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ERIC Number: EJ1002449
Record Type: Journal
Publication Date: 2012-Oct
Pages: 6
Abstractor: ERIC
Reference Count: 18
ISSN: ISSN-0013-1784
Joining Hands against Bullying
Weissbourd, Richard; Jones, Stephanie
Educational Leadership, v70 n2 p26-31 Oct 2012
Over the last 20 years, high-profile episodes of bullying have stirred up broad public alarm. This attention may appear to be merely trendy, but it's important. Bullying--commonly defined as systematic exclusion, aggression, or harassment that one child or a group of children inflicts on less powerful children--is pervasive in schools. Many schools across the United States are now focused on reducing bullying. These efforts have tended to take two forms: Traditionally, schools have focused on punishing perpetrators; more recently, attention has shifted toward emboldening students who are bystanders to become "upstanders"--that is, to stand up for those being bullied. But these approaches only go so far. Rather than asking students to fight against the tide, adults need to find ways to shift the tide itself, to create more caring schools. Research shows that bullying is far less likely to take root in school cultures where caring and responsibility for others are the norm, where students see the entire school community as within their circle of concern and influence, and where large numbers of students model positive behavior for other students. However, empowering students to change social norms does "not" get adults off the hook. In fact, it makes adults' roles more challenging. Rather than only punishing or providing information, adults need to engage in the complex choreography of leading and following. They need, for example, to know how to best capitalize on the key roles of students who are perceived as leaders while making sure that multiple voices in the student community are heard. They need to know how to convey high ethical expectations and ensure that students use their power maturely. Finally, school adults need to know when to assert or relinquish their authority. The good news is that three strategies--especially when enacted in combination--stand a real chance of transforming social norms: (1) Whole school community approaches; (2) Student leadership and governance; and (3) Fostering activism. These student-led changes are only possible if adults play a different role. In the most effective school communities, adults are good listeners and facilitators who insist on fundamental values, such as honesty, caring, respect for differences, and justice. The work of school adults is not to create these values with students but to envision with students how these values can live and breathe in every aspect of a community and then join students in delivering on this vision. (Contains 1 endnote.)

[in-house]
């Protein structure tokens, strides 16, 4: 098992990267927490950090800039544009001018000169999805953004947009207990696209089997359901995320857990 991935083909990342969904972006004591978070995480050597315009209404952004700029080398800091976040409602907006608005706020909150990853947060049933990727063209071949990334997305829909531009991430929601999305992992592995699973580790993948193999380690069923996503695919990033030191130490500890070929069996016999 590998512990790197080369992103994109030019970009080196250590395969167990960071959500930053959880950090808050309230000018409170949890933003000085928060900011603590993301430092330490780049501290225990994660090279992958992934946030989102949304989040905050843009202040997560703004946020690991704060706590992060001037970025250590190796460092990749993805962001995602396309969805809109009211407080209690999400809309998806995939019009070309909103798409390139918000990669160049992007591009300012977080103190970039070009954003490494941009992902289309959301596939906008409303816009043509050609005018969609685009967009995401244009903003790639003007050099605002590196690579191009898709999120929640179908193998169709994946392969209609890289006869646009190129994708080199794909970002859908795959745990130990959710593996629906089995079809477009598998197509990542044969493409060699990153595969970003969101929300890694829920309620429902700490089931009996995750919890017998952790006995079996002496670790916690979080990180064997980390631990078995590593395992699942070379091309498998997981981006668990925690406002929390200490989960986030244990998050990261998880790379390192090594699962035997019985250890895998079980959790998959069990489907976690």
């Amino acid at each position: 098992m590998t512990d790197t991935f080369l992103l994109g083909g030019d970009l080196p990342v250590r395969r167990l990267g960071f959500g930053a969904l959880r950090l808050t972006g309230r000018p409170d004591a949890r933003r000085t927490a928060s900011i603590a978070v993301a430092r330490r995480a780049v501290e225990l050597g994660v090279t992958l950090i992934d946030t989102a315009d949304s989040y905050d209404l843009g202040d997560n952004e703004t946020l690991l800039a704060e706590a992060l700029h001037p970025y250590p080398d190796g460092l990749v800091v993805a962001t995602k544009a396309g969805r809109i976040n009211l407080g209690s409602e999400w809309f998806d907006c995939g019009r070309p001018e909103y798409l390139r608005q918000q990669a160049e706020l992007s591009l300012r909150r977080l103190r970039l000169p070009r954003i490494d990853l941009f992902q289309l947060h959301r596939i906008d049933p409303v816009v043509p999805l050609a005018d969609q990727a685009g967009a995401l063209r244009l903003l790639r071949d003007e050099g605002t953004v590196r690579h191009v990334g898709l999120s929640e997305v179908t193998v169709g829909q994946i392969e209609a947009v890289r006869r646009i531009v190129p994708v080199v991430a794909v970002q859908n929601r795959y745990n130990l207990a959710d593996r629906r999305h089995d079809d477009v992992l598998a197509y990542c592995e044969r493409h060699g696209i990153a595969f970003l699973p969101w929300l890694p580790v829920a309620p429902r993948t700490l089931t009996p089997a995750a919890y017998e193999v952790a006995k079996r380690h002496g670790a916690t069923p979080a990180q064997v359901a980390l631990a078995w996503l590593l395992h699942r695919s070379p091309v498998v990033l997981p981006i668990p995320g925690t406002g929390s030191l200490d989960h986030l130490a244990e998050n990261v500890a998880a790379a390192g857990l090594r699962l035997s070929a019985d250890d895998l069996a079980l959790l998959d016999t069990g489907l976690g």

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Publication Type: Journal Articles; Reports - Descriptive
Education Level: N/A
Audience: N/A
Language: English
Sponsor: N/A
Authoring Institution: N/A